A view from outside the Labour Party Conference

19 Nov
A view from outside the Labour Party Conference

As a non-Labour person,  the Labour Party Conference seemed to start out very hopeful on Saturday, and with the Sunday morning remits….. then somehow for me it turned less hopeful.

The MSM were dreadful – stirring up conflict and avoiding the substantial issues, except for the housing policy – at the latter was a a very big disappointment to me. I’m not sure how much Team Shearer fed that MSM obsession with drama and conflict & anti-Cunliffe stirring?

I see that Shearer/Labour is touting the conference as a “new direction” for Labour – the Labour Party’s “new direction” is kind of, partly what I am looking for:

  • a shift towards a more interventionist government;
  • some good policies on asset sales, local government etc;
  • and a bit of a shift away from neoliberalism.

But the housing policy is too focused on building houses for the private, home-buying market. And all the policies are focused on the middle-classes:  albeit the socially responsible, community minded (to a limit) middle-classes.  It is largely a view from a middle-class lifestyle, targeting the comfortable, but slightly insecure middle-classes.

Yes, Shearer has stopped talking about the deserving and underserving poor/beneficiaries – now he’s just not talking about the poor or beneficiaries at all.  They seem to have totally disappeared from the Labour landscape.

And Shearer is now sounding quite macho.

I felt so despondent last night and this morning, that I was fantasing about giving up writing blog posts and moving to the country – a less expensive life-style.


2 responses to “A view from outside the Labour Party Conference

  1. The Political Idealist

    19/11/2012 at 9:02 pm

    Here in Britain, we hear absolutely nothing about NZ politics. So when I read of how Labour moved so sharply to the right (and it sounds like it created that political landscape, unlike here, where UK Labour adapted to a neo-liberal politics created by a Conservative government.) and we thought we had a problem with New Labour. At least we have free healthcare and an attempt at a decent social security safety net.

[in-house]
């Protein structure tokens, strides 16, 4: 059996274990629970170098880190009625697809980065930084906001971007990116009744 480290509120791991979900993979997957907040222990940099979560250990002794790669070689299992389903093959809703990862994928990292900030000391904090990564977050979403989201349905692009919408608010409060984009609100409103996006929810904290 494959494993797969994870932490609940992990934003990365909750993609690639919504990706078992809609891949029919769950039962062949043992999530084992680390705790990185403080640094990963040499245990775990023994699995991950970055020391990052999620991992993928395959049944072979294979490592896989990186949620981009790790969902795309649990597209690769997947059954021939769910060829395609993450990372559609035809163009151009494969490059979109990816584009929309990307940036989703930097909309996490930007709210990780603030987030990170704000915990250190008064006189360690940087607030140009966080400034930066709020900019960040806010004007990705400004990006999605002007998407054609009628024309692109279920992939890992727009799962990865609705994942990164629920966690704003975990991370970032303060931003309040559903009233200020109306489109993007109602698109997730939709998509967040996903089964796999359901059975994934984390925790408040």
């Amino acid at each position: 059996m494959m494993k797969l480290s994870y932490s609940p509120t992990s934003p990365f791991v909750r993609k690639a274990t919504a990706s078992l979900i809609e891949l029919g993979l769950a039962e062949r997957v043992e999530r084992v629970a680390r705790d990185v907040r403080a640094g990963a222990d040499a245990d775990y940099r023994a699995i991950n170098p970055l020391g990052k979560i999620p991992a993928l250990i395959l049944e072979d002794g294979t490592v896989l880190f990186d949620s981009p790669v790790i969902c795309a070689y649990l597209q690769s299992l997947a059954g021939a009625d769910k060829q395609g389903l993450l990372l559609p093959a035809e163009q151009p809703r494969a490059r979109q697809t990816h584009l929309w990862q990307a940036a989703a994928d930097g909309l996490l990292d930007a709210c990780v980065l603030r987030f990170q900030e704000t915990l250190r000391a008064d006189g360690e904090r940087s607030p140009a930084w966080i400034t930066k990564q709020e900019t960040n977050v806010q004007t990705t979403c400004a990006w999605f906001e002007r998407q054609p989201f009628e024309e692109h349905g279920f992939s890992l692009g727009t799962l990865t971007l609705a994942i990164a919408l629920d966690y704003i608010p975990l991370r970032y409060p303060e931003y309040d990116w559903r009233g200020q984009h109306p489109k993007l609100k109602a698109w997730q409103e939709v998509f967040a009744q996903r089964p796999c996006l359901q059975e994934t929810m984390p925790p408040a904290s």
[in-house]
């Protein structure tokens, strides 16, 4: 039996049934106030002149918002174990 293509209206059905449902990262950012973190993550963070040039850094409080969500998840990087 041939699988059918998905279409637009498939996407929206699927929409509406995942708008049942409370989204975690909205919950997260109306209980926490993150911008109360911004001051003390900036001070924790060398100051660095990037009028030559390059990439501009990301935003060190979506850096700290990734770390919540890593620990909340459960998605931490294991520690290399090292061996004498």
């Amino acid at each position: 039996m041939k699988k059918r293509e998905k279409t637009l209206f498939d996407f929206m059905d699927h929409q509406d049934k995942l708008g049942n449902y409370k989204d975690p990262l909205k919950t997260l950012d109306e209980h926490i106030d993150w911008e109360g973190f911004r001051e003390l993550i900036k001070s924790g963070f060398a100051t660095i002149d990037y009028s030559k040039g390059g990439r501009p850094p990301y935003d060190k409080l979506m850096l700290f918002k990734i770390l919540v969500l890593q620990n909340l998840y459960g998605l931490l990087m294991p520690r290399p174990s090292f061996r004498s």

• karolscribe

      19/11/2012 at 9:40 pm

      Actually I was living in London from a couple of years before Thatcher became PM, til John Major’s time.

      It seems that in 1984 in NZ, a couple of neoliberal MPs in the then Labour Government, brought in neoliberal reforms – esp ecially Roger Douglas (now known as Rogernomics). Helen Clark’s Labour-led government halted the neoliberal reforms, but didn’t really change direction.

      We have free healthcare if you need it, otherwise it’s fairly cheap. But I much preferred the National Health in the UK. There is a reasonable social security system, but it’s under attack from our present government.

      Many now feel the Labour Party was hi-jacked back then, and there’s now a struggle to truly get it back. It’s escalated today with many on the left of the Labour Party (and other opposition parties) favouring Cunliffe to be leader. The current leader is likely to demote him tomorrow.


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